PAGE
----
A Royal Air Force contractor has signed a deal that paves the way for a pay-as-you-go training system for fighter pilots.
AirTanker, which rents Voyager refuelling craft to the RAF, has signalled that it is interested in renting out jet trainer aircraft that could be used to train fighter pilots.
It has signed a deal with Aeralis, which is positioning itself to provide a replacement for the RAF’s Hawk trainer aircraft. As well as training, its modular jets can be fitted with different suites of weaponry to also serve as attack aircraft.
AirTanker and Aeralis say they can provide cost-effective training for British warplane pilots and their allies and will discuss a “model” for doing so.
In 2008, AirTanker signed a £13bn, 27-year contract with the Ministry of Defence to deliver and maintain 14 tanker transport aircraft, which operate as Voyager while in RAF service.
Based on the A330 jet, they can also be used as airliners and are often rented out to ferry ministers and the Royal family.
As well as teaching pilots to fly in a jet-powered aircraft, the platform is capable of being fitted with twin engines and training pilots in combat scenarios.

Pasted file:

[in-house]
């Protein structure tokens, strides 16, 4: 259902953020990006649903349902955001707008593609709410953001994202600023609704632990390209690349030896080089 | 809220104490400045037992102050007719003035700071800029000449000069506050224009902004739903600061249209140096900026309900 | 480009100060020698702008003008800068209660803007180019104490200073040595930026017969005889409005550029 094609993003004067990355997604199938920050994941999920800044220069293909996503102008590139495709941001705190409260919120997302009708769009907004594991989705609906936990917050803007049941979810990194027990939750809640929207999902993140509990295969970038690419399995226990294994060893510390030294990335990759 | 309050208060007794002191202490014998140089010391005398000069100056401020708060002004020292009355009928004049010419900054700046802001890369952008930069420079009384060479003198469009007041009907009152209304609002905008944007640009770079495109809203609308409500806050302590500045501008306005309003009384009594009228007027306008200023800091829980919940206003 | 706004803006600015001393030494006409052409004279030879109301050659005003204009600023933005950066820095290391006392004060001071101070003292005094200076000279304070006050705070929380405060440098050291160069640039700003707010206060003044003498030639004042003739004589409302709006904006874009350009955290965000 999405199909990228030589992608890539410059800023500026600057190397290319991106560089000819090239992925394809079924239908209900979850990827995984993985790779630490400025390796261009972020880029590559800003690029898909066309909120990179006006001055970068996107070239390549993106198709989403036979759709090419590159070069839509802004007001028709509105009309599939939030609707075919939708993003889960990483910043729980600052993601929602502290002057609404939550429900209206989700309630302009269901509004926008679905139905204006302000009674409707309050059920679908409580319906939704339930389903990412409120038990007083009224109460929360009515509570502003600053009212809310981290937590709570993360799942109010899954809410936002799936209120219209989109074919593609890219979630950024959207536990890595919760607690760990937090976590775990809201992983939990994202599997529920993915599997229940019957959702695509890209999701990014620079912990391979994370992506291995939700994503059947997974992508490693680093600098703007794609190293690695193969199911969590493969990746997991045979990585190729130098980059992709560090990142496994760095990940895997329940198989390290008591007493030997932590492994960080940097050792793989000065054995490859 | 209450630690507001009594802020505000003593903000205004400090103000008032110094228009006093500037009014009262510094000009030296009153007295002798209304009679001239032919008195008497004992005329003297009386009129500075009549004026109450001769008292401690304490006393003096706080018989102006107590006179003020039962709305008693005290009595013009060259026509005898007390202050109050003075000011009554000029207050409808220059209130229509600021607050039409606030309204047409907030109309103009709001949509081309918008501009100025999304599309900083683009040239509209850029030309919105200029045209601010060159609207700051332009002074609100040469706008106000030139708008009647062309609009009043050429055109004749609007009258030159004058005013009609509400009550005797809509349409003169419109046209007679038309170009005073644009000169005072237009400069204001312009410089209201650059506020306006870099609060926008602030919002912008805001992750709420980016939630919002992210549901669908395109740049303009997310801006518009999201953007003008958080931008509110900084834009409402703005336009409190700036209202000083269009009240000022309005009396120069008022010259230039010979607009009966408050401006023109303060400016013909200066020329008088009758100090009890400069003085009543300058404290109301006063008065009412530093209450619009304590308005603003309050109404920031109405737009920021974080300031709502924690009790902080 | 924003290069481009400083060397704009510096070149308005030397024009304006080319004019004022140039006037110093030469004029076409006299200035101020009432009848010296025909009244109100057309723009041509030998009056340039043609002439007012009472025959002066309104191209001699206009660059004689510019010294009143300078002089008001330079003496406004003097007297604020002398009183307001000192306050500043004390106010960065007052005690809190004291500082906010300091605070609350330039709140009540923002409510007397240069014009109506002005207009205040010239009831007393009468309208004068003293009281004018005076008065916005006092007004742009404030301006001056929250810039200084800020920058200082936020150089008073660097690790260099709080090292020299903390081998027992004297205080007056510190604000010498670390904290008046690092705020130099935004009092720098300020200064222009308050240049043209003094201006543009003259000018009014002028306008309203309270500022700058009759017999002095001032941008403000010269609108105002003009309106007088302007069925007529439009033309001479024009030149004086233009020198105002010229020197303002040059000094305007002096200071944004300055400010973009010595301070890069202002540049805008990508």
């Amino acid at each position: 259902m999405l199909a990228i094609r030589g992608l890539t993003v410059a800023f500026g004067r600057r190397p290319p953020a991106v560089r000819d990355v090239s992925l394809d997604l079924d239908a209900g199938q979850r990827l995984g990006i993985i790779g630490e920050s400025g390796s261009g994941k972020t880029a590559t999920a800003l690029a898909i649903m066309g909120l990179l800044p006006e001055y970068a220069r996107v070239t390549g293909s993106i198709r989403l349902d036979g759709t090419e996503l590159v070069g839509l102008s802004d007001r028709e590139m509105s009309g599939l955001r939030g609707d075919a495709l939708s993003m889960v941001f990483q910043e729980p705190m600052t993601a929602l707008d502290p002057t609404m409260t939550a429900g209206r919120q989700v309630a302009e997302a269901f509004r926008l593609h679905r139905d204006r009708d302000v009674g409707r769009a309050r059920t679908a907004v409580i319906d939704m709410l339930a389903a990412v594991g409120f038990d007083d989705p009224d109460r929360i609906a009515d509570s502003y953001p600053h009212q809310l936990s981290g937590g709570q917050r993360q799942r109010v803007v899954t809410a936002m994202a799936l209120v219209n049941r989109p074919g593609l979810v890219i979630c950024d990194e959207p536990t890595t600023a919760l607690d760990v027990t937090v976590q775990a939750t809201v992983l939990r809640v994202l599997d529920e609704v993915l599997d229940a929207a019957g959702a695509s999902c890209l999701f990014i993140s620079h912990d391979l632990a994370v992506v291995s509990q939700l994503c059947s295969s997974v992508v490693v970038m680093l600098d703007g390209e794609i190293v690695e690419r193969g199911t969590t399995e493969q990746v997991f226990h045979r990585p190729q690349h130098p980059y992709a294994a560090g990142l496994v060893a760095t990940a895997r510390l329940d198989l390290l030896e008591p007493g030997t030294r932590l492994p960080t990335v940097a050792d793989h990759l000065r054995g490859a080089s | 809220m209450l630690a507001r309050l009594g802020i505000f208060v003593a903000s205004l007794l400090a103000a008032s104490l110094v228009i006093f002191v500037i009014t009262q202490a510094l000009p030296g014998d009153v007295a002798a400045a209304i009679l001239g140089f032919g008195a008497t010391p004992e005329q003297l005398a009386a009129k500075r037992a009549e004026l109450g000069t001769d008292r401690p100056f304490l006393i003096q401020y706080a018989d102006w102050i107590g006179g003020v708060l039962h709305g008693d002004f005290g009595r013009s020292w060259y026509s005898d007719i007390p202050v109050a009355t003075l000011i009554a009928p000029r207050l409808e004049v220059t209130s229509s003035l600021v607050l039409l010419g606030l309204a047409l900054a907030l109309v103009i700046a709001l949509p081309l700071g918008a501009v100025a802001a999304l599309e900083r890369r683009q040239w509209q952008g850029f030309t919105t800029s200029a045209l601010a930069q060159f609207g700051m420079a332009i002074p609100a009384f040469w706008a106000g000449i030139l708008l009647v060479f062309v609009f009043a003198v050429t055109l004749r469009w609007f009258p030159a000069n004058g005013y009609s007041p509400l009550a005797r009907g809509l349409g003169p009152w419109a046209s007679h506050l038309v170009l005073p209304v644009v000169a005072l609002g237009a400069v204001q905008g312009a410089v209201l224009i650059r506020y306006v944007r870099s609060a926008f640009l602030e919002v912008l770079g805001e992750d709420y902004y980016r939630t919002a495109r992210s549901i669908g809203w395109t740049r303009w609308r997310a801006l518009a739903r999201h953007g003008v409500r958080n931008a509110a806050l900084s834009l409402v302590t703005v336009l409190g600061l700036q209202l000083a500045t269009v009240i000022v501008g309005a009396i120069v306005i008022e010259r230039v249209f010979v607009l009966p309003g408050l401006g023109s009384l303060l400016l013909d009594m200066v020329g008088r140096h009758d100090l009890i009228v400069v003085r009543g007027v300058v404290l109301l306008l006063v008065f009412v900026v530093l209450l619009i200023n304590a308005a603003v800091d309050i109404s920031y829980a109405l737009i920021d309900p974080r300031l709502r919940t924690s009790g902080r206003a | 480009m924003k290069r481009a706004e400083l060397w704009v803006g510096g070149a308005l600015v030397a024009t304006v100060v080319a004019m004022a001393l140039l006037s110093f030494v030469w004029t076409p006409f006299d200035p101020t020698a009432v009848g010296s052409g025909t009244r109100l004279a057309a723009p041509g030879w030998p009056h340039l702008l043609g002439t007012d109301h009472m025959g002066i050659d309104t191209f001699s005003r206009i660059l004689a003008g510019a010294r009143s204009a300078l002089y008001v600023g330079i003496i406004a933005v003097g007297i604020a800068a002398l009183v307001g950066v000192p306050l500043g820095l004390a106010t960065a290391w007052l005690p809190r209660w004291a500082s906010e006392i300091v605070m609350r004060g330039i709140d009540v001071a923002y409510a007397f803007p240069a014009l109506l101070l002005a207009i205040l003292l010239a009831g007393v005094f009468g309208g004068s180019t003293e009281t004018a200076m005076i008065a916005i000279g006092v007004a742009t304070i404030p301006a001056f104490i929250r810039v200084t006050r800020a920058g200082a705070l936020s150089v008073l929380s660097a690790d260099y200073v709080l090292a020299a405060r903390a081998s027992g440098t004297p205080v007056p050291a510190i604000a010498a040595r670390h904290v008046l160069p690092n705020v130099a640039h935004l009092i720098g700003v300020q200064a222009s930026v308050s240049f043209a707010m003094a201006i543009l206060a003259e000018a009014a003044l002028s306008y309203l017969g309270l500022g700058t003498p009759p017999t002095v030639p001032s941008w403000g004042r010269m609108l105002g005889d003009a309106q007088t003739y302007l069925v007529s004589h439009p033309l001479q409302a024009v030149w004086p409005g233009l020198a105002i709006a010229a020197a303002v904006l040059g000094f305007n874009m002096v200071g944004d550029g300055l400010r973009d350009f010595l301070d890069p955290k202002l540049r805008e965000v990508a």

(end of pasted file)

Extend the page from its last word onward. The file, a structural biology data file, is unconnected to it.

Aeralis said its jet should offer “significantly lower financing, acquisition and operating costs for aircraft compared to incumbents, paving the way for enabling a wide range of ‘on-demand’ operational air support services as part of the future of air force fleets.”
The jet is still in development but will fly in the next three years. Last year it won the backing of Rolls-Royce and ejector seat firm Martin Baker, as well as investment from the Royal Air Force’s Rapid Capabilities Office to test its system to allow electronic components to be swapped in and out and upgraded without the aircraft needing a costly recertification by regulators.
Its modular craft, sharing 85pc common parts, should help shave 30pc off costs over the life of the craft compared to a bespoke jet, which requires specific training and parts to maintain.
AirTanker started off as a collaboration between Airbus, Babcock, Cobham, Rolls-Royce and Thales, but Rolls, Babcock and Cobham sold out. It is now owned by Airbus, Thales and Equitix Investment Management.
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